The Saturn 11 is a stock production bike that comes in five frame sizes from S to XXL. The standard butted tubeset frame (as well as the light weight Raceline complete build) has a rider+gear weight limit of 100kg, but they can build a straight gauge frame for bigger riders. Nicolai can also do a bit more customization and will even build one for you with a heavier front triangle for those looking to build one up with a Lefty fork. They also let you pick and choose how you want your cable routing set up. Colors on offer are almost entirely up to the buyer, even down to different colors for front, rear & rocker. There are almost 30 stock colors available in either matte or glossy, plus a couple of anodized colors for no upcharge. Or you can get a premium camo or totally custom color, or their Extra Love anodized hardware for a bit more.

Nicolai-bicycles.com

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Dustytires
5 years ago

freakin stunning work from Karl and the Krew, and that rocker is a work of art.

Matt
Matt
5 years ago

I really like Nicolai. As far as aluminum bikes go they’d be my first choice. I also own one. 🙂

Greg
Greg
5 years ago

High end XC Bike with flats, but no dropper – ok.

JBikes
JBikes
5 years ago
Reply to  Cory Benson

Not fair – everyone knows pedals and seatpost can not be changed to suit users demand. What comes with a bike must forever be used.

Chader
Chader
5 years ago
Reply to  JBikes

He shoots… he scores!!!

brettrobinson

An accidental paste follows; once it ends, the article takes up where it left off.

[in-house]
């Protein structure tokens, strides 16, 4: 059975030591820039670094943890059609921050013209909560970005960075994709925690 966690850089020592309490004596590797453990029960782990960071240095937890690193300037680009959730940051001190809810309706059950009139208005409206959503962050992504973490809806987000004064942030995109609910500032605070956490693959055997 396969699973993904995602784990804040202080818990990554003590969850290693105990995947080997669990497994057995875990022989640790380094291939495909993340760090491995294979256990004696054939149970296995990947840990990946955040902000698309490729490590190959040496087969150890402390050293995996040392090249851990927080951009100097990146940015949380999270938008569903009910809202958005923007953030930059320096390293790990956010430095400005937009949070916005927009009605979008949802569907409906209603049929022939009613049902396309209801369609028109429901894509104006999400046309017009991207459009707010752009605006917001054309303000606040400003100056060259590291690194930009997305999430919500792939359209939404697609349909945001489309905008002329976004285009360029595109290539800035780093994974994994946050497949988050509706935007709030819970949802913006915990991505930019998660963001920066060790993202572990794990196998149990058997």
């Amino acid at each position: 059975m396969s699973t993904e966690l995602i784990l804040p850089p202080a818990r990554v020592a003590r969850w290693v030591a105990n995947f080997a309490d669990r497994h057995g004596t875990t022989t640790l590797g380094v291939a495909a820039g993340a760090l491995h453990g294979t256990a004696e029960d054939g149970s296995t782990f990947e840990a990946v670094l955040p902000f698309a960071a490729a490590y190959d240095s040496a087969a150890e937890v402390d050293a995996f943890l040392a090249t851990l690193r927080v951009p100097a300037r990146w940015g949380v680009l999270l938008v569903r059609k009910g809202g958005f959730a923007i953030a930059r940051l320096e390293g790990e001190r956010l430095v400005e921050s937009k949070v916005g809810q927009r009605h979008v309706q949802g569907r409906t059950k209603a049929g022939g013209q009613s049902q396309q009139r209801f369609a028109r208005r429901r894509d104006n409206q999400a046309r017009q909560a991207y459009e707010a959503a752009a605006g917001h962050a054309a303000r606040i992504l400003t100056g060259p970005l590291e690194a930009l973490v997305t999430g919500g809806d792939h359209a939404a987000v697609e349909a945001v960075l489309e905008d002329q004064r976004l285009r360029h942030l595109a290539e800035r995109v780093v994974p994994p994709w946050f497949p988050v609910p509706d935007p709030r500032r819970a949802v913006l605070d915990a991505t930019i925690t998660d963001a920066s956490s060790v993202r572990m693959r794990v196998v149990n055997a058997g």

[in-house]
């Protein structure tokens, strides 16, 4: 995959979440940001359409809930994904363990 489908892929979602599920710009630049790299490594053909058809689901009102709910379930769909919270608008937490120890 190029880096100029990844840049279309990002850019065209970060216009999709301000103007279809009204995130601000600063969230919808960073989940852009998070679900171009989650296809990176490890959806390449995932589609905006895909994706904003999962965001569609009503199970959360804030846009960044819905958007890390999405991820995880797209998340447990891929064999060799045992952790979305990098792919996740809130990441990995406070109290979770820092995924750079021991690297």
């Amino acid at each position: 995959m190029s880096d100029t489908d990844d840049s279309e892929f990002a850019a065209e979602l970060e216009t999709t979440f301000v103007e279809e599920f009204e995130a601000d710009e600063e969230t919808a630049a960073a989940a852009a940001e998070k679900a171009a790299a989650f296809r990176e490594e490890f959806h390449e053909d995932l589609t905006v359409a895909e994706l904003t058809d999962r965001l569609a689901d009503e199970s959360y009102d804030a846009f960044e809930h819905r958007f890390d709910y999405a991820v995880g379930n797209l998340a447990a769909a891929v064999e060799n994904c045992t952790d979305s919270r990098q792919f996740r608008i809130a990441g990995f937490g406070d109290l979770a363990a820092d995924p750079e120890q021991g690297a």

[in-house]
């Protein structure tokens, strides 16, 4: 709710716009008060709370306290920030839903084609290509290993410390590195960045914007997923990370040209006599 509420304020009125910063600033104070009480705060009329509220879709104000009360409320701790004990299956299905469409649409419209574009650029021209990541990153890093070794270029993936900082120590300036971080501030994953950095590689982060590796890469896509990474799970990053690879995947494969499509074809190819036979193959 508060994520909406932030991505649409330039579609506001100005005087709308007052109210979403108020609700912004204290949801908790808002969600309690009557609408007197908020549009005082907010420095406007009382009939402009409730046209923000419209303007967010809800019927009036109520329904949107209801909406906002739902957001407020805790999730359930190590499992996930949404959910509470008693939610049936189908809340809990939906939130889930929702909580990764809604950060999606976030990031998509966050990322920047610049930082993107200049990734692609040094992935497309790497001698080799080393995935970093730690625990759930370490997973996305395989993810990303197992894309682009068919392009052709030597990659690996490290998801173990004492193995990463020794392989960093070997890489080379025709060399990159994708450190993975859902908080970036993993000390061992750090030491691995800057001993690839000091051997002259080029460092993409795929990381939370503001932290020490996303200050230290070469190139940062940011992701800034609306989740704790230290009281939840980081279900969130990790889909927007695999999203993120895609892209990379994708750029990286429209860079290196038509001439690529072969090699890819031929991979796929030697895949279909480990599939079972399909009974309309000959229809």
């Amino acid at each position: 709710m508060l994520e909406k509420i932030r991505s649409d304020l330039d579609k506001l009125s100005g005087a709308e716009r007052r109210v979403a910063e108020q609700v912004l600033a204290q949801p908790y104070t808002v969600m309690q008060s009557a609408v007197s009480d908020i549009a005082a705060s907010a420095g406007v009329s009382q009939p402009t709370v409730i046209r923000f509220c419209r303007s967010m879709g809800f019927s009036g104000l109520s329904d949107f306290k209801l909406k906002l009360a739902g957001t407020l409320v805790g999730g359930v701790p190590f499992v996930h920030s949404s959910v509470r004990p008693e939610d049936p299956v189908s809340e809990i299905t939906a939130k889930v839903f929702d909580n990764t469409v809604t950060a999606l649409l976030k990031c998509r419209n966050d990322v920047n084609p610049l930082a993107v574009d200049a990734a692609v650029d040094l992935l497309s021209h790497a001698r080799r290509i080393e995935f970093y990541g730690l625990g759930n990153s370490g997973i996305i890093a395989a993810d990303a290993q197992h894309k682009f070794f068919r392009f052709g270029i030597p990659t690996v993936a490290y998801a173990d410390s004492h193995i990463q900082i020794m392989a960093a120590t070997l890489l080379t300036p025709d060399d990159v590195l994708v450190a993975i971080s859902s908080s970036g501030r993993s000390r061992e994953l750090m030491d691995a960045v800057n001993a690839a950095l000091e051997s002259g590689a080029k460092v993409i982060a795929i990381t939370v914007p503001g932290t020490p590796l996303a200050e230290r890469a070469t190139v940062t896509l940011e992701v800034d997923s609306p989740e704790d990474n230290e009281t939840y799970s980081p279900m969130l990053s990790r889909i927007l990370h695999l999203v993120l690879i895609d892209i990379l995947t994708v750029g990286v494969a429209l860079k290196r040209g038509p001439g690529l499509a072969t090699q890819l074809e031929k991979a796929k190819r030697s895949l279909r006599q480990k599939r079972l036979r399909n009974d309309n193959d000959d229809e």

5 years ago

Good Lordt this is beautiful.

BikeDave
BikeDave
5 years ago

This may be a complete newb question, but what are the little bolt on braces at the bottom of the seat tube? Are they there for strength, or as attachment points for a tube? They’ve routed the cables outside of them, are they there to keep the cables away from the shock? Bike looks great, but I don’t see why they bothered machining two braces, and 4 threaded holes.

1158156
1158156
5 years ago
Reply to  BikeDave

I can’t see any reason either except for strength. Anyone know?

Andrew
Andrew
5 years ago

I believe I read in another article that Nicolai added those to provide additional strength to the main Rocker’s pivot in the event of shock bottom-out (in which case I assume the rear wheel would be exerting an upward force on the rocker pivot. I’m not sure why they would address that this way, but I’m pretty sure thats what I read?

TheKaiser
5 years ago
Reply to  Andrew

Yeah, I read that too. They supposedly bear the forces that would otherwise try to tear the seat tube in 2 when the shock bottoms. Realistically not sure how the use of material compares to simply using a thicker tube or whatnot, but perhaps they had some other constraint that made this the better choice.

jon
jon
5 years ago
Reply to  TheKaiser

Perfectly sensible solution to a real problem. They bolted two members loaded only in tension. Thus, single shear mounts, and a single bolt on each side. The rods are optimized for tension loads, and do not actually reinforce the seat tube torsionally or in bending, only from being pulled apart by the shock mounts (tension).

The only way they could make it better is by bolting the tension rods directly to the mounting points for the rockers. But, they would probably have to use rod ends to do it properly and it would cost more.